MACRO AND GLOBAL ECONOMY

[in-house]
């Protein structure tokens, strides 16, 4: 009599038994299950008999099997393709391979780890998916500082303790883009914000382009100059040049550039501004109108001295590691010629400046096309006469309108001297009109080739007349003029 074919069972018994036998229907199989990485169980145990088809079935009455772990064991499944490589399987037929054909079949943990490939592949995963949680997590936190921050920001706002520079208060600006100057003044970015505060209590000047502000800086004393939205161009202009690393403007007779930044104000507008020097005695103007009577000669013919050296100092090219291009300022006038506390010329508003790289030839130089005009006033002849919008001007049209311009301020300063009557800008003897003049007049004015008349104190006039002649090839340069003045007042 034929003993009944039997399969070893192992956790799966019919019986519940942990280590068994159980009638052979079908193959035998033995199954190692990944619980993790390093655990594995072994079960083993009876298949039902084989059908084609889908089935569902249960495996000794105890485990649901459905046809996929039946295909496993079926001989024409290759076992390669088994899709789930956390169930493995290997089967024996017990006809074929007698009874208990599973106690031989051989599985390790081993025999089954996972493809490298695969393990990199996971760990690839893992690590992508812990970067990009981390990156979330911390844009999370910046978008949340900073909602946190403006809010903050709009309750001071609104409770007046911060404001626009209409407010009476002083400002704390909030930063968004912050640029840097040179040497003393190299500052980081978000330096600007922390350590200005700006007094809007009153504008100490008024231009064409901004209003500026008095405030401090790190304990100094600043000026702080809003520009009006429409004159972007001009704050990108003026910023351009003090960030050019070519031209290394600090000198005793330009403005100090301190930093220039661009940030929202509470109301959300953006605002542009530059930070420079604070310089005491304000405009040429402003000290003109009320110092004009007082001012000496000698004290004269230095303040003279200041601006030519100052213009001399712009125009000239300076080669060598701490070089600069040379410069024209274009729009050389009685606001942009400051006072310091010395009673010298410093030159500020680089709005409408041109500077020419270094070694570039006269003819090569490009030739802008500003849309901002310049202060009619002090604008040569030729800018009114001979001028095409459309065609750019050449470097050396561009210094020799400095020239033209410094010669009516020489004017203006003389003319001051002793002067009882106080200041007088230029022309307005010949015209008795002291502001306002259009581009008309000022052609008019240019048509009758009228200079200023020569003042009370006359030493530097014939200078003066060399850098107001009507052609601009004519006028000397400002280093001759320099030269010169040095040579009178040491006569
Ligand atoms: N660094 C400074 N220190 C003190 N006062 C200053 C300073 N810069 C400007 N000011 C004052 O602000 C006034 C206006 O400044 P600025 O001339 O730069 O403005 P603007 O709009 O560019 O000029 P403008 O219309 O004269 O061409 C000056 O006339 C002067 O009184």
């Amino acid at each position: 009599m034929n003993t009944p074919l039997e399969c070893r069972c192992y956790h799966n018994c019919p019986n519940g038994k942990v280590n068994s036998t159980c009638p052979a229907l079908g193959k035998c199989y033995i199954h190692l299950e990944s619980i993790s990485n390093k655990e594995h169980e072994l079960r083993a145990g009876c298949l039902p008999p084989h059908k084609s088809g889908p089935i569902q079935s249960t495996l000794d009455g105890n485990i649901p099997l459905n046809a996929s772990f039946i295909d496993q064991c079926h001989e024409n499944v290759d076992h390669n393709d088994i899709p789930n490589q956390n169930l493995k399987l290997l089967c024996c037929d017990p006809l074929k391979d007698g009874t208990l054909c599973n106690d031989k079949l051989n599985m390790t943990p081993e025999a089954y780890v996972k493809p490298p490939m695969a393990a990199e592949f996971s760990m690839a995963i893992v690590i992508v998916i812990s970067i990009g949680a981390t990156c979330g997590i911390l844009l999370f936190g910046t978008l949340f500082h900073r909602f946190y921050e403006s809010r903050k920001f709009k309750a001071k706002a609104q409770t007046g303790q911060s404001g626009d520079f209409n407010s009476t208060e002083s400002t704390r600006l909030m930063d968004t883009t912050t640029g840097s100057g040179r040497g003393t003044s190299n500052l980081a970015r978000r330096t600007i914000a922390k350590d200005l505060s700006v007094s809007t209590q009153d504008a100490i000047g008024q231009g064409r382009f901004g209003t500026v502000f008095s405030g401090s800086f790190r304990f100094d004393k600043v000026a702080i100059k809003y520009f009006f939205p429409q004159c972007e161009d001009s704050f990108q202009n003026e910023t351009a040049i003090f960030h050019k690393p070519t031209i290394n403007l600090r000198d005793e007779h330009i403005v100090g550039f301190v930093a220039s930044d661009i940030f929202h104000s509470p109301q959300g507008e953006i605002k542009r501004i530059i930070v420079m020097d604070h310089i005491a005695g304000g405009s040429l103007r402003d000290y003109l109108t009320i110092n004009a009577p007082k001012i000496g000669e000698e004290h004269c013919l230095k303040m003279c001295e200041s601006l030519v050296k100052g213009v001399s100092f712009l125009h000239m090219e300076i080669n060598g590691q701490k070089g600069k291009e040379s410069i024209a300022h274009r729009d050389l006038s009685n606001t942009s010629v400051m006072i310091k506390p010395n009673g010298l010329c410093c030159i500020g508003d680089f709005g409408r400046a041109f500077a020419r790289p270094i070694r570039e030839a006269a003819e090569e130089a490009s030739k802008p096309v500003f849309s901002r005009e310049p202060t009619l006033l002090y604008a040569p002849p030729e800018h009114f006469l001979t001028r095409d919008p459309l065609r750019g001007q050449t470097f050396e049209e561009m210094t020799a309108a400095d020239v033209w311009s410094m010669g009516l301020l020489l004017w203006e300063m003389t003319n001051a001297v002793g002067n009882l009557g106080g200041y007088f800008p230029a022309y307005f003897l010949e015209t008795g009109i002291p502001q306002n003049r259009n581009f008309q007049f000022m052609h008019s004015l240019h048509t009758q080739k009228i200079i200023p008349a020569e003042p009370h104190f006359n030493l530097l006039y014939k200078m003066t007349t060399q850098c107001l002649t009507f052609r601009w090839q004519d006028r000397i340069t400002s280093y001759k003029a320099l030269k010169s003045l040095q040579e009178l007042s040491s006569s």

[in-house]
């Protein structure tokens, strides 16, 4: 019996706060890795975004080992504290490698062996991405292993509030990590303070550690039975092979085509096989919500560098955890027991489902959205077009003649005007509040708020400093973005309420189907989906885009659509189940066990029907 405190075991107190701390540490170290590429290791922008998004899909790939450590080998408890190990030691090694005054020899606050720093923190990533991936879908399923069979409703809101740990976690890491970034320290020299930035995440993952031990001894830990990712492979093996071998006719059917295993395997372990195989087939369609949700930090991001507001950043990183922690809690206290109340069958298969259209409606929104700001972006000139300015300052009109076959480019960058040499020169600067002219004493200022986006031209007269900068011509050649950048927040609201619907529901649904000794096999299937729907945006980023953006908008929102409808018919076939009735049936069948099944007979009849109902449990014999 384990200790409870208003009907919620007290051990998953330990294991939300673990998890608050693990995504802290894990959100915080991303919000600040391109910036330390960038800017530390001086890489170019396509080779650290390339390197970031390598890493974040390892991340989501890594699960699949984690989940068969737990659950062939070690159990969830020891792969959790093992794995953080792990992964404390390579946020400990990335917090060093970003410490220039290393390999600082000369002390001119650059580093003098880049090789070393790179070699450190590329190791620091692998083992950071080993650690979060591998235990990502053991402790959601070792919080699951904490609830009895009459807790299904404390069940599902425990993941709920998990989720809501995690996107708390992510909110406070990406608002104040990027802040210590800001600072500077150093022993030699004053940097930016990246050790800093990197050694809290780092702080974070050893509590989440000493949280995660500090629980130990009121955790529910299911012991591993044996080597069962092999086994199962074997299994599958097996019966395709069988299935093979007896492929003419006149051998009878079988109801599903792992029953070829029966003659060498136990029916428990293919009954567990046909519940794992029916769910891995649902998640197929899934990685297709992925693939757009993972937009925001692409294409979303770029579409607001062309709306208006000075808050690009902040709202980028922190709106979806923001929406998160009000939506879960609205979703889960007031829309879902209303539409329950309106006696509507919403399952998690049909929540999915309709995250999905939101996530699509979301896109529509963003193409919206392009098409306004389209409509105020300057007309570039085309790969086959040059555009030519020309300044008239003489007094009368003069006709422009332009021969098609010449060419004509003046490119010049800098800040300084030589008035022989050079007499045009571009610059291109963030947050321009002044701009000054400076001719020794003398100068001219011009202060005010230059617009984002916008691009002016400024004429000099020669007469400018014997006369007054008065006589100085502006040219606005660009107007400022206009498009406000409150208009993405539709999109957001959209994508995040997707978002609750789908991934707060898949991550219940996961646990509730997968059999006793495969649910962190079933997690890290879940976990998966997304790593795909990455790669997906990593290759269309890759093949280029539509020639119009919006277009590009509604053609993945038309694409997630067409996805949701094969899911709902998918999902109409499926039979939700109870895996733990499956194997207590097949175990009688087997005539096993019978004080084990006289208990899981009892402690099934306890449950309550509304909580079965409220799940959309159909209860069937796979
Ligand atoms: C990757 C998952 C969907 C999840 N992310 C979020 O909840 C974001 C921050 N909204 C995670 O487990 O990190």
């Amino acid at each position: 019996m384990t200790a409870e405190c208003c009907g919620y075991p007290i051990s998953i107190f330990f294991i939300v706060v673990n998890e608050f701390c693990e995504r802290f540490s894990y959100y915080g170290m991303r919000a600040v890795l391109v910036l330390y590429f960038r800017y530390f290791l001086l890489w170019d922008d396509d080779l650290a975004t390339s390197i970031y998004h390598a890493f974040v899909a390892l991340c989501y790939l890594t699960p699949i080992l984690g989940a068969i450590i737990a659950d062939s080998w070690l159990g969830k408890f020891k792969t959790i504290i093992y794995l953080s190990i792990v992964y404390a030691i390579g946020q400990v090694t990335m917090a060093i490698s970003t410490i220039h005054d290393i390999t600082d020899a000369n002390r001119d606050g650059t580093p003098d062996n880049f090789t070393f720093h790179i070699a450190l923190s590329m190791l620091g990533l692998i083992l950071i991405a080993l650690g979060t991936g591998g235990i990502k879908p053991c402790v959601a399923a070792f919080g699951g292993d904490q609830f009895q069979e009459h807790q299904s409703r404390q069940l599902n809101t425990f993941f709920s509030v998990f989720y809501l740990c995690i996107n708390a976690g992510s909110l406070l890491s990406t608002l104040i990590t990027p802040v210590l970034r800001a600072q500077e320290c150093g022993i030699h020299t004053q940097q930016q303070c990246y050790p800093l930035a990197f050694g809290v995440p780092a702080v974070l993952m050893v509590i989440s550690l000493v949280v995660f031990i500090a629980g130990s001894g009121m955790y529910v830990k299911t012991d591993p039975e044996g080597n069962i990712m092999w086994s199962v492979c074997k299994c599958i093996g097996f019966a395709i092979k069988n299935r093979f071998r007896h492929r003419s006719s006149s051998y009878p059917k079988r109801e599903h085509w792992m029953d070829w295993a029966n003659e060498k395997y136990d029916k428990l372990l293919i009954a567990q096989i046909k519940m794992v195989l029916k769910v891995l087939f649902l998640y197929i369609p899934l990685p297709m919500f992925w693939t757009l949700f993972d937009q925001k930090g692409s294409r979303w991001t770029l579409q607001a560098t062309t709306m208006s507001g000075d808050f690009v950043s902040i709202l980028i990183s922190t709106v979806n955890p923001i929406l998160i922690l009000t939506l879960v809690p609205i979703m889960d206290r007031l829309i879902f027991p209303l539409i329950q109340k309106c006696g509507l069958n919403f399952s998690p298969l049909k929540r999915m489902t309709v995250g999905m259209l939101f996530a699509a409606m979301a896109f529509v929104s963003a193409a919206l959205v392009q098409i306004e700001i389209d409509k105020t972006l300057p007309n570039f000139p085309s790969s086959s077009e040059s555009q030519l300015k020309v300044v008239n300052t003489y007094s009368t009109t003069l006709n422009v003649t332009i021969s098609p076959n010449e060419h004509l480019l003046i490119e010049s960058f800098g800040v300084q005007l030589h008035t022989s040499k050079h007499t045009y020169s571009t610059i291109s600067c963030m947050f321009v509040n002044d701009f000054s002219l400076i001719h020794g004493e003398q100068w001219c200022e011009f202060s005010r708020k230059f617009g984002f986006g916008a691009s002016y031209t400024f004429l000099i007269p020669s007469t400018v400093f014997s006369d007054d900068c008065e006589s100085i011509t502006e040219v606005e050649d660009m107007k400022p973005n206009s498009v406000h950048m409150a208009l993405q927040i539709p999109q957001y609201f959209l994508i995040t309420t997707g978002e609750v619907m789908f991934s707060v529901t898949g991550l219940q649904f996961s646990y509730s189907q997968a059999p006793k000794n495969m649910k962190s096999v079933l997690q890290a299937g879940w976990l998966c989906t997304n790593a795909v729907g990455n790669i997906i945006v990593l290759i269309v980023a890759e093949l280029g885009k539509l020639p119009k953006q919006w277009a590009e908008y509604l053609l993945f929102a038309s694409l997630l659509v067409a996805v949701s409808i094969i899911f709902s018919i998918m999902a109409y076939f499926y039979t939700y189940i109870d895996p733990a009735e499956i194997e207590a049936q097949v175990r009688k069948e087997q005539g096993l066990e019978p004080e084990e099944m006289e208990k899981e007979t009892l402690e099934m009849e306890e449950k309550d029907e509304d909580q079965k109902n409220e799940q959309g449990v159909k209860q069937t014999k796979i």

The food fortification industry has witnessed rapid growth in recent years. The growth can be attributed to the growth of micronutrients deficiencies among a large percentage of the population particularly in developing countries. This in effect contributes substantially to the global burden of diseases. It has been estimated that micronutrient deficiencies account for 7.3% of the global burden of disease, with iron, vitamin A and iodine deficiency ranking among the 15 leading causes of global disease burden. Fortification of food is considered to be one of the most cost-effective methods to addressing these widespread deficiencies. As defined by the Food and Agricultural Organisation (FAO), fortification refers to "the practice of deliberately increasing the content of an essential micronutrient, ie. vitamins and minerals (including trace elements) in a food irrespective of whether the nutrients were originally in the food before processing or not, so as to improve the nutritional quality of the food supply and to provide a public health benefit with minimal risk to health, According to the World Health Organisation (WHO) mortality data, around 0.8 million death (1.5% of the total) can be attributed to iron deficiency each year and a similar number to vitamin A deficiency. It is estimated that worldwide more than 2 billion people suffer from micronutrient deficiencies. Oftentimes, people that are known to have limited access to a varied diet also suffer micronutrient deficiencies. Research has revealed that when iron deficiency is compounded by other vitamins and mineral deficiencies; the economic impact often exceeds 5 per cent of GDP per year. Many national governments across the world are initiating programs to eliminate micronutrients deficiencies across the world. The basic objective of these programs is to ensure that needed micronutrients are available and consumed in adequate amounts by vulnerable population. In Africa,...
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